“The crying of the whales is not heard proclaiming a loss within My garden.
The crying of the whales is heard within the seas of mortality,
is heard within the oceans of the Earth,
is heard within the submarines which burrow through the whales’ domain.
The crying of the whales is heard within the reach of dolphins,
within the reach of identity commensurate with understanding,
within the reach of all who can identify a distress call when heard impinging on the ear.
The crying of the whales is heard within the ranges of the ships of death:
striking death to the mature,
striking death to the young at tail still drinking milk,
striking death to the largest selected both for size and bulk.
The crying of the whales speaks of the cries of loss,
of the cries for babies still remembered as they were,
as the cries for family members no longer in relationship,
as the cries for the elderly stolen from their time of
grandparents to the pod.
The crying of the whales arises from activities of the pirates of the seas:
those who hunt and kill to sell munching on the parents of the seas,
those who hunt within the bounds of deceit,
those who satisfy the multitudes as the liars of their nations,
those who would hide under the research of the scientists—
who do not examine with integrity the necessity of the killing
sprees of the ships of death.
The crying of the whales is the signature of the witnessing of death,
of the witnessing of the pain and suffering,
of the smell of blood upon each breath intermingled with the taste of blood within
of the distress calls for help and assistance beyond the capabilities of the mothers:
who circle in despair.
The crying of the whales is instigated by man against the will of nations,
against the attempts at justifying,
against the lies of the necessity for food,
against the pressures of economics,
against the need for research of benefit to the whales,
against the slaughter where protection does not prevent the will of the few.
The crying of the whales diminishes with the catch,
diminishes with the mothers left to tend their calves,
diminishes with the numbers still left free to roam in their inheritance.
The crying of the whales are not heard above the water;
are not heard upon the ships of stealth;
are not heard upon the fleets as gathered;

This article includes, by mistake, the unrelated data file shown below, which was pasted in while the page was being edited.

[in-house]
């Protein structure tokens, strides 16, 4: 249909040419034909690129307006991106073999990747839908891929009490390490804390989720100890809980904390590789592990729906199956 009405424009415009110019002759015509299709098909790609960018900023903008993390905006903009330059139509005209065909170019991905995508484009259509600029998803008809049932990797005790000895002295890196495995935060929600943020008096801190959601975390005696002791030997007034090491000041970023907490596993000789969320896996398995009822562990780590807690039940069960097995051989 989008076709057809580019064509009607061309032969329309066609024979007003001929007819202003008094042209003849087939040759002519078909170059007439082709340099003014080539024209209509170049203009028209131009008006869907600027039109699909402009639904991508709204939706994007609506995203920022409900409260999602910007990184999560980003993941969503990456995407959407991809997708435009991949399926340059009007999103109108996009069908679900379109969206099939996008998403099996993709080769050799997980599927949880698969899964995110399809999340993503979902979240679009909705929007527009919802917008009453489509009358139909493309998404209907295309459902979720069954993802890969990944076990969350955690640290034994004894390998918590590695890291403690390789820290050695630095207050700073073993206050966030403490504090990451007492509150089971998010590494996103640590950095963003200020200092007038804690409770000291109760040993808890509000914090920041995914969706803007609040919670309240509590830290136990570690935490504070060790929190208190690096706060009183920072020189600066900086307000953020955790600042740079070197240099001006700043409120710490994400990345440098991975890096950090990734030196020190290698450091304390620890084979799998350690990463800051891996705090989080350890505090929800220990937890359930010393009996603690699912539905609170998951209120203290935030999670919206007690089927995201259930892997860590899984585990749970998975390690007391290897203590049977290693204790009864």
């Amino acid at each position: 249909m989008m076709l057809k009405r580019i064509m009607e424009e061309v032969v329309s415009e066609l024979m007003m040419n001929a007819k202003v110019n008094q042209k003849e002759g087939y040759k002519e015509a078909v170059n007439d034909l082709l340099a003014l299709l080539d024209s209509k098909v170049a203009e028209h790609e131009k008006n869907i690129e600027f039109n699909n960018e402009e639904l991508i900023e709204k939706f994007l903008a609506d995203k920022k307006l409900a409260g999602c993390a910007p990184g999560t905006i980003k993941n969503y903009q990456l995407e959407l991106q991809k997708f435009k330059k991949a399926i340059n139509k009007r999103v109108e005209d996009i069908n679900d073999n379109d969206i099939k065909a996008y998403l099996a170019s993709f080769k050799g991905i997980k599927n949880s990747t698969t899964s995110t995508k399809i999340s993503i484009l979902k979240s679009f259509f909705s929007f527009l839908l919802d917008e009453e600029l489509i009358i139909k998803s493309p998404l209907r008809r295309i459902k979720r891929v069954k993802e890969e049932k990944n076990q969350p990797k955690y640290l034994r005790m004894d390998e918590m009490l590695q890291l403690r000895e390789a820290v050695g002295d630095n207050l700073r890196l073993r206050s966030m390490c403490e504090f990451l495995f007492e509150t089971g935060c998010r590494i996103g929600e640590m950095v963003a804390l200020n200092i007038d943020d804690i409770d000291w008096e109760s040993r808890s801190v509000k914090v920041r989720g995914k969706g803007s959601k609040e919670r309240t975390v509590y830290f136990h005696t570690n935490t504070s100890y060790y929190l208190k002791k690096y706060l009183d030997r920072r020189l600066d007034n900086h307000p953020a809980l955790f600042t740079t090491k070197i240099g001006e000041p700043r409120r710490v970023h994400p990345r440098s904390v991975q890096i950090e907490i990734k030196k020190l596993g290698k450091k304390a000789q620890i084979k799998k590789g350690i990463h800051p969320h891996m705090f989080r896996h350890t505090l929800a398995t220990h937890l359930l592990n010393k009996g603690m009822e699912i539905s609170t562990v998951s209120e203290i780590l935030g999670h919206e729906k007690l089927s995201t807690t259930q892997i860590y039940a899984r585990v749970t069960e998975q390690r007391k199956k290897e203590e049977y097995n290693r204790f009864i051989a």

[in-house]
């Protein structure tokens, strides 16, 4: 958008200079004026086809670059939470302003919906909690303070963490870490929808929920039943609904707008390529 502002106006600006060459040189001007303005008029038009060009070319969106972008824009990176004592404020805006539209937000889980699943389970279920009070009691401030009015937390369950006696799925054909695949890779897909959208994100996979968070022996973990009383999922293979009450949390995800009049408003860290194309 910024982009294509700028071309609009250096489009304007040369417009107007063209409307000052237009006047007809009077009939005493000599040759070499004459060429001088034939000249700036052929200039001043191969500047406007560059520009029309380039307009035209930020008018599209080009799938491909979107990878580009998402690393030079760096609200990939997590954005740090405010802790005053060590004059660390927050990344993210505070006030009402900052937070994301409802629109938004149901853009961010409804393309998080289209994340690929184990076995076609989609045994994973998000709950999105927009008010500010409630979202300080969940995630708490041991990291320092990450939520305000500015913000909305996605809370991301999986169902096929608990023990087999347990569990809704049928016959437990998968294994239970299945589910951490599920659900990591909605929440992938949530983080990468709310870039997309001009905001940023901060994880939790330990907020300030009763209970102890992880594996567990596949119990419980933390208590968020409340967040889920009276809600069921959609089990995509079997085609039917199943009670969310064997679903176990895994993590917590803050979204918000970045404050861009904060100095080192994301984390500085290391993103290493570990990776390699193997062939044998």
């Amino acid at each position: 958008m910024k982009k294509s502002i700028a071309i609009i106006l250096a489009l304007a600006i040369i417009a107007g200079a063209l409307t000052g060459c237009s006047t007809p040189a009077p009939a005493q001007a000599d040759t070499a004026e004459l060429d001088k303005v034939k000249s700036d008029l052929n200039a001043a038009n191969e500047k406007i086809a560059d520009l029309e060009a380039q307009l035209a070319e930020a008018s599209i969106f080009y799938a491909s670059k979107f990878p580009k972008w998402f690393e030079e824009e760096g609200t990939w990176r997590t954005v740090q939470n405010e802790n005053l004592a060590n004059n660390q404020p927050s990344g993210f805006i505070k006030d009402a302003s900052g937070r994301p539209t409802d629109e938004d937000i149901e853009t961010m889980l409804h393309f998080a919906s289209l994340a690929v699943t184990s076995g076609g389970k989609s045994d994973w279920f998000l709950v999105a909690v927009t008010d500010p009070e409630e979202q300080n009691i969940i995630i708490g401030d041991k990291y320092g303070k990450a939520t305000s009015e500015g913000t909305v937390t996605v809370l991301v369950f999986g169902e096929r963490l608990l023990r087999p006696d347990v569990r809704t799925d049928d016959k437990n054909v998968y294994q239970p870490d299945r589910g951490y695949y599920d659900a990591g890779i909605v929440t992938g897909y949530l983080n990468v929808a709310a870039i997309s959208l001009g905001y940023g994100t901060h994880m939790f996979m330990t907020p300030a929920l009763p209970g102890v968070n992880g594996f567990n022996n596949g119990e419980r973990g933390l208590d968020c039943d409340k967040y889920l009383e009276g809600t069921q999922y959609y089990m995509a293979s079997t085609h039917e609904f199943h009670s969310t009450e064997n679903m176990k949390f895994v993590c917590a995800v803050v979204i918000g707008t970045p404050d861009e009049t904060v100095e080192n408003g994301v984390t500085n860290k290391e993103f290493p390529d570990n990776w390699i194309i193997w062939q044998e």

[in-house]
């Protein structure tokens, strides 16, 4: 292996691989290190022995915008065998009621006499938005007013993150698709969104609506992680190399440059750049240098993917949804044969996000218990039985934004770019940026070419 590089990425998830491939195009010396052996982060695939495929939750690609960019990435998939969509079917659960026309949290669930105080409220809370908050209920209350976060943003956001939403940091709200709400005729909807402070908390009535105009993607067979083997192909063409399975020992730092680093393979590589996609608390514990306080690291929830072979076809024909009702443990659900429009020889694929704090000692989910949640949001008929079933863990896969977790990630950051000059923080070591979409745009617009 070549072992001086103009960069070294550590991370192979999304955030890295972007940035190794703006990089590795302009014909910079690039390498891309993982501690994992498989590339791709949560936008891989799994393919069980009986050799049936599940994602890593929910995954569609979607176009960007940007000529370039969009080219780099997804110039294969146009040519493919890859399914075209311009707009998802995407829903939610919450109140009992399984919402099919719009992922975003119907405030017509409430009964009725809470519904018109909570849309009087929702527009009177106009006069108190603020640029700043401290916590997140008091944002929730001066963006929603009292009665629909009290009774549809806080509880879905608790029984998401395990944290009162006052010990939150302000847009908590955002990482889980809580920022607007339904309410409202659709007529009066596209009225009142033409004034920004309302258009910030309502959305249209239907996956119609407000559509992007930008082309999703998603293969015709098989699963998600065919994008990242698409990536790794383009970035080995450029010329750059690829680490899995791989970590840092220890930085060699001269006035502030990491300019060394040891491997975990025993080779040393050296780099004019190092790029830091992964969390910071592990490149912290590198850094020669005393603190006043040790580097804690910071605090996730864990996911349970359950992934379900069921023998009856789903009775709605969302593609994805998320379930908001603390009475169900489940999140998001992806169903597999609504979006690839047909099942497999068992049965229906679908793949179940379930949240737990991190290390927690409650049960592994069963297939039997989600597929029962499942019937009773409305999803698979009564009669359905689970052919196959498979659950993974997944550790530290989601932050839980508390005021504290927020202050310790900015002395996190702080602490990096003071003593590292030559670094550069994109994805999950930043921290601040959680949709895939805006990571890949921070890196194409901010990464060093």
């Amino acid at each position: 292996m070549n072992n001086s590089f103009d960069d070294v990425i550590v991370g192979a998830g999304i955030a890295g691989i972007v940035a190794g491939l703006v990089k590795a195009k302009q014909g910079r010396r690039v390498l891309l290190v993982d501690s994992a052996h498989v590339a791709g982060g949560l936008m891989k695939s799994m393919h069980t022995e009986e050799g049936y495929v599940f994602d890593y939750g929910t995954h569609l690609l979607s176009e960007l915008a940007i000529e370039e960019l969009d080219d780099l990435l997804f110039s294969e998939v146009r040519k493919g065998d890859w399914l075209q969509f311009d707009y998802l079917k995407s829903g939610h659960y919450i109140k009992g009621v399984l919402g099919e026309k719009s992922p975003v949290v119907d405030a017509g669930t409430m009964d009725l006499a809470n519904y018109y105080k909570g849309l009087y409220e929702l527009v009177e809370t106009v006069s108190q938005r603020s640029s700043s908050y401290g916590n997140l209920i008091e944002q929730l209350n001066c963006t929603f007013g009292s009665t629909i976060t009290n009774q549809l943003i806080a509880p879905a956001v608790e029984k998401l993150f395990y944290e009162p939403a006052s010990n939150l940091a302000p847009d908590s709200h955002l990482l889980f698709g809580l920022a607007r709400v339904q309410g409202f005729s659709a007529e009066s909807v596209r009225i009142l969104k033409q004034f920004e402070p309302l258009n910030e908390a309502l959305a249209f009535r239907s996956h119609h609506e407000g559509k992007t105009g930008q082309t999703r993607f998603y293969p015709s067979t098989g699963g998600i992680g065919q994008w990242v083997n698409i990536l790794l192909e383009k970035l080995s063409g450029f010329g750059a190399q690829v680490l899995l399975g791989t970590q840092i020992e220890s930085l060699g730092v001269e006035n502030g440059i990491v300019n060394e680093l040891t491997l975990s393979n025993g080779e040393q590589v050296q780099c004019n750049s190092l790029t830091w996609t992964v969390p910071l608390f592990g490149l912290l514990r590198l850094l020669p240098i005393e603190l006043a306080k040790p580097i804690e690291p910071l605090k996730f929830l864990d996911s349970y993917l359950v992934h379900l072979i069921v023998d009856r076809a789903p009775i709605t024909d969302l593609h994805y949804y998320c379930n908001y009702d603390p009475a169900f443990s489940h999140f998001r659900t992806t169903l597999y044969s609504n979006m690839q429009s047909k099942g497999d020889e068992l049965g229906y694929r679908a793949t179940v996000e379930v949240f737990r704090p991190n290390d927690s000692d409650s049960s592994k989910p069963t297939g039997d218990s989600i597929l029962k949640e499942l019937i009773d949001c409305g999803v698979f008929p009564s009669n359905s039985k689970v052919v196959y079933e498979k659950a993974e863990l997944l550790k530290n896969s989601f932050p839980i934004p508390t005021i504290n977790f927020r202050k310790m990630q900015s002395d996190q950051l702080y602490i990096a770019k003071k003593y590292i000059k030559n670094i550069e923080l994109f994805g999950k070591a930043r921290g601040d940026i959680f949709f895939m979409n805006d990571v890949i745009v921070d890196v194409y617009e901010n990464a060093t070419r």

are not heard,
except within a cabin,
upon the ship charged with the rendering and incisions—
to transform that taken from the seas into the pieces set for marketing upon a distant island shore.
The crying of the whales exist upon recordings,
are not popular to hear,
are mournful in their nature,
are sad in their context:
as they spread the news of loss,
as they continue on their journeys related to the seasons,
as they endeavour to avoid the thrashing and the death throes they have come to know so well.
The crying of the whales sees the wounded drown within their home,
no longer able to take advantage of being nudged to the surface—
where life exists within each breath,
no longer to be seen in majesty upon the seas where they both spout and submerge as their will decides.
The crying of the whales is attributed to man,
is attributed to the oil lamps of the past,
is attributed as a curse around the current neck of man—
for his needless killing of the beauty of the sees,
for his hunting and destroying of the survivors from the past,
from his uncaring attitude of the fragility of life when hunted without respite,
when hunted without a sanctuary,
when hunted as a delicacy which
a nation can well do without.
The crying of the whales is resultant on the exercising of the dominion of man,
where accountability for a lack of wisdom in the courts of God exists unto eternity,
where the scenes of slaughter are not shown unto an island nation,
where the need to stop the slaughter falls upon the deafest ears,
where the selfishness of greed should take away the pride:
in hunting and in capturing that no longer required to meet the needs of man.”